Weekly Photo Challenge – State of Mind

A photo that reflects your own state of mind at the moment you took it.

No. MB was not placed on top of a funeral pyre and just about to be set alight!

The first part of the actual burning of a dead body on a Hindu ‘funeral pyre’ is to set alight some straw that is stuffed into the mouth of the dead person, after placement on a bed of timber logs. This is considered to release the soul to be reborn again through reincarnation, on its journey through multiple reincarnations to eventual Nirvana. Later the body is covered with timber and straw, the entire pyre set alight and the body is reduced to ashes, which are washed with a few buckets of river water, into the holy Bagmati River, in the case of the below  photo which MB took in Kathmandu, Nepal, approx three years back.

There is a state of wonderment and awe at the whole funeral ceremony and burning of the body amongst all the relatives and onlookers. The funeral ceremonies are considered happy occasions because of the whole reincarnation idea, unlike the West where much sadness and shedding of tears will be part of the service. And wonderment and awe was equally on the mind of MB as he had the privilege to witness the whole event from start to finish.


15 Comments on “Weekly Photo Challenge – State of Mind

  1. A fascinating ritual. As somebody who experienced burning of the flesh while very much alive, it is good to realise that the body in the photo didn’t feel the terrible pain.

    Some years ago, I sustained third degree 18% burning on my body surface, owing to an arson attack on my person while sitting in my car. The balaclava wearing assailant (unknown to this day) poured flamable liquid on me and the car interior and then ignited the liquid.

    My car was destroyed and I spent 6 months or so in hospital, during which time I had eleven operations for plastic surgery. I lost parts of fingers and now have reduced hand function. A look at my ears might suggest that I am a rugby veteran – not so, I am afraid, but sometimes I am happy to pretend.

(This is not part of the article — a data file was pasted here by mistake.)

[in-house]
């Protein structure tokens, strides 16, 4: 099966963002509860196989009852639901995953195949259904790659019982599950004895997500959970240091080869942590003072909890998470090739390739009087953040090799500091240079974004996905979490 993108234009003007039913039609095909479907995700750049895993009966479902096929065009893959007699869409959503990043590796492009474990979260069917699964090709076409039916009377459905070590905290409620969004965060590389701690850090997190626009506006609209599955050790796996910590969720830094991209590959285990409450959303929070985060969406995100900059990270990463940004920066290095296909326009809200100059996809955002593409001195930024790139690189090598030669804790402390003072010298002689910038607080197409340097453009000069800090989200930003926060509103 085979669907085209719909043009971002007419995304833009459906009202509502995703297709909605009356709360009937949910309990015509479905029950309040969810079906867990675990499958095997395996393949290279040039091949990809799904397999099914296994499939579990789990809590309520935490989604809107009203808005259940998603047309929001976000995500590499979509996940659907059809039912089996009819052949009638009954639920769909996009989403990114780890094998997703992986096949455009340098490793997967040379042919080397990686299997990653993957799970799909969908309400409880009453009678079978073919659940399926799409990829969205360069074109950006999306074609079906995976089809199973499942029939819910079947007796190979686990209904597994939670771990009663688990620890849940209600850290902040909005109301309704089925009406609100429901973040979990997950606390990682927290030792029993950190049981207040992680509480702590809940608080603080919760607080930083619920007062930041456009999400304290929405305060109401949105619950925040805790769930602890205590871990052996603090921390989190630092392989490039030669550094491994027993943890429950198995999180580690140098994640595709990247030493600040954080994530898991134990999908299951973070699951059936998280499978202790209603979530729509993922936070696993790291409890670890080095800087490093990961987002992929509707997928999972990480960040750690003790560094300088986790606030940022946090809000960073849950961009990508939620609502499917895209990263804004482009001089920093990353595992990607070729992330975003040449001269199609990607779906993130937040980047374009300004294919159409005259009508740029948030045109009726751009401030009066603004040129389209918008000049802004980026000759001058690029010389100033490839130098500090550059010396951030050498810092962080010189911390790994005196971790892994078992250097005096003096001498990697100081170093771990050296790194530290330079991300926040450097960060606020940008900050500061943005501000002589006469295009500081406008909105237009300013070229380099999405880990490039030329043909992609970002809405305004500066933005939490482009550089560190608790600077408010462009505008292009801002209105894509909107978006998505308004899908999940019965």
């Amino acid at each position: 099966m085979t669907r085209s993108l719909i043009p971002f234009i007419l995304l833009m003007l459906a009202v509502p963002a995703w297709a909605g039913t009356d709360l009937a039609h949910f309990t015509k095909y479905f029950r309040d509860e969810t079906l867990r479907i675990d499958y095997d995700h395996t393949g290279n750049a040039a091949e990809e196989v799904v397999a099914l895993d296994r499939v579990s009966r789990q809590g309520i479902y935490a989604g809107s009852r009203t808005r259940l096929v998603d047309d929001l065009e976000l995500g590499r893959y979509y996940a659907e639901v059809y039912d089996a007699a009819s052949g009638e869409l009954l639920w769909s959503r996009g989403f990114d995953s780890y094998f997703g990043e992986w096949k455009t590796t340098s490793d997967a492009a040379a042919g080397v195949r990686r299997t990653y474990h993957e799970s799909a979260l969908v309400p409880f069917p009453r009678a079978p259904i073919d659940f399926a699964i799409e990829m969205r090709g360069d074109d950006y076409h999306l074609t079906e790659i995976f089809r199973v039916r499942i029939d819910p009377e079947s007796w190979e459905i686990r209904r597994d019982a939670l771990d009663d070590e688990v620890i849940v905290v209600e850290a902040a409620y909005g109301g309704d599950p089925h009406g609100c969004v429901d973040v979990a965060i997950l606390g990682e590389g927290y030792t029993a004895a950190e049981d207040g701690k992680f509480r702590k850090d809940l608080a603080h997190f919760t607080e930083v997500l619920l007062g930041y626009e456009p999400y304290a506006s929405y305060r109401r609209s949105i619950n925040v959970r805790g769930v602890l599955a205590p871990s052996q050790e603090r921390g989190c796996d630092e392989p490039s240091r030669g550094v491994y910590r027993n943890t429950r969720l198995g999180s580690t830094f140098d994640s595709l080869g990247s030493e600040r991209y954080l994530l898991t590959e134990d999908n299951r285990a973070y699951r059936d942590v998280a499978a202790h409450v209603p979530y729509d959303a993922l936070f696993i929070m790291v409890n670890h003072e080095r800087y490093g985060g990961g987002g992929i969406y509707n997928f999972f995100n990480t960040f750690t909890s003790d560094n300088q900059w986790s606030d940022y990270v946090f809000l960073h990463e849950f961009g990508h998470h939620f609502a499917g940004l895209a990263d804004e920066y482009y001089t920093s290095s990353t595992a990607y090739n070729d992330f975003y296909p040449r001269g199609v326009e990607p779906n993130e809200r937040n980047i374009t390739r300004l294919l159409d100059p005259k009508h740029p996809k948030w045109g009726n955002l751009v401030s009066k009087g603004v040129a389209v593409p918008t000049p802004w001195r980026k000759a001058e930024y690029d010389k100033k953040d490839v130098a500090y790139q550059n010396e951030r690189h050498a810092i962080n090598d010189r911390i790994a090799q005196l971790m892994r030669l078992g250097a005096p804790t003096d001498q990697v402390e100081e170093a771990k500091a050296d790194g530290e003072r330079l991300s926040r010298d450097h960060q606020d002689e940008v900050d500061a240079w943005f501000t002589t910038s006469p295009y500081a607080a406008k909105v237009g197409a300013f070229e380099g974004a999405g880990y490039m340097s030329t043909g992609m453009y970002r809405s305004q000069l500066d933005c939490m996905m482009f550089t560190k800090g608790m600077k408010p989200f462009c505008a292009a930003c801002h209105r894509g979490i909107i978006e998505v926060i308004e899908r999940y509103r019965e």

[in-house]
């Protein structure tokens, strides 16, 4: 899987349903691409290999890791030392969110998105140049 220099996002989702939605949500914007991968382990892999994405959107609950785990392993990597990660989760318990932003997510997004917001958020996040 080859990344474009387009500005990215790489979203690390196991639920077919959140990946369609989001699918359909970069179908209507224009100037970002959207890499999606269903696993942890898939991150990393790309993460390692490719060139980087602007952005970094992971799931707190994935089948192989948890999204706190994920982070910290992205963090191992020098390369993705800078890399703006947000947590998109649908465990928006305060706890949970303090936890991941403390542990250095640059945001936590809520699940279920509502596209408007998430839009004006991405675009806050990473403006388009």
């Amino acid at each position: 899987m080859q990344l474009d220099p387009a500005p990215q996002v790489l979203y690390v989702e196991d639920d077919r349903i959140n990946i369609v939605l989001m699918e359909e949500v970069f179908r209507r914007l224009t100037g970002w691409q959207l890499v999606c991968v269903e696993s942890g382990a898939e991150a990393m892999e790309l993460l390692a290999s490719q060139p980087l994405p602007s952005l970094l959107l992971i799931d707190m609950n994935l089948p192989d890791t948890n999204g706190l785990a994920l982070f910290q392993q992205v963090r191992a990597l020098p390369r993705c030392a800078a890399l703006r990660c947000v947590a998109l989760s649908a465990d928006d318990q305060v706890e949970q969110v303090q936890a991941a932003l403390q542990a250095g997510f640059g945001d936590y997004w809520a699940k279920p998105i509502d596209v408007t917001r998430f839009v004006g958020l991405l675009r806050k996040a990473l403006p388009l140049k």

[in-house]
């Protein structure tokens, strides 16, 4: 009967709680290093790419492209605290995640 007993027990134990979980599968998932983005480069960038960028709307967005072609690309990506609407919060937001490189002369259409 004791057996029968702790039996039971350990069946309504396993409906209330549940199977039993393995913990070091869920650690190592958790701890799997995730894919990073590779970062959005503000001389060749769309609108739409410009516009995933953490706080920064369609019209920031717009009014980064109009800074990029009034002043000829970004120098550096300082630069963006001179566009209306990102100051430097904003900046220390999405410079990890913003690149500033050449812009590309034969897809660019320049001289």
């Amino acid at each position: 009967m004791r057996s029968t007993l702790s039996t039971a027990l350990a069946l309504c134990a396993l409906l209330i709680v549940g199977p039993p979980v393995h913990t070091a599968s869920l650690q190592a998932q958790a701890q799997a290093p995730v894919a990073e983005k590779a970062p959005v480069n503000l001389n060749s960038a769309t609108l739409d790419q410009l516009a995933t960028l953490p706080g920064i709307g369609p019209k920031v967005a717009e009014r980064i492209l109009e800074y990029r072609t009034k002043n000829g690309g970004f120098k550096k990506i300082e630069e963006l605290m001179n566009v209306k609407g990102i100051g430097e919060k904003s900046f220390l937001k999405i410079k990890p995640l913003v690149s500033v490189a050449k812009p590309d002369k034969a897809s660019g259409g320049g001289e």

I recall the event vividly, including my attempts to put out the fire in my hair by pushing my face in a hedge, which caused additional injuries.

    MB’s photo does not cause me any psychological pain, I am resilient at this stage. In fact, as I have my Saturday morning cuppa in bed, I welcome MB’s photo – it reminds me of how lucky I am to be alive. Despite my experiences with fire, I remain open to the possibility of cremation when I die, after all there would be no pain, nor need for skin grafts! Unless, of course, I am sent to hell for my sins!

    Sorry for this ramble, it is, in fact, therapeutic for me.

    Best Wishes to MB’s Readers. TH (Ireland)


    • Thanks for contribution Tom and for bearing your soul to some degree. Although we know each other personally and I was aware of the incident generally, I was unaware of the details. Thank God for your survival. Regards from the desert.


      • Thank you Mike, I hope all is well with you. Keep up your writing, I enjoy it a lot. Talk soon. TH.


  2. I find your post beautiful and moving, Michael, regardless of the details of the ceremony. You were privileged indeed to witness this ceremony — and your readers are privileged by proxy to share in your wonderment and awe. Thank you for sharing this.


    • Thank you very much HM. I believe my details are correct. But let us see if we will gain further knowledge from readers. It is a most incredible spectacle, and a very moving one indeed. Thanks again for comment.

      Liked by 1 person

      • I’m certain you reported the event as you saw it and remember it, MB. Sometimes there are regional (or even local) differences in rites — and sometimes we miss or misinterpret something because we each see the world through the lens of our own experiences and perceptions. The important thing is the truth of what you took away from the experience … and *that* you have shared beautifully. Namaste.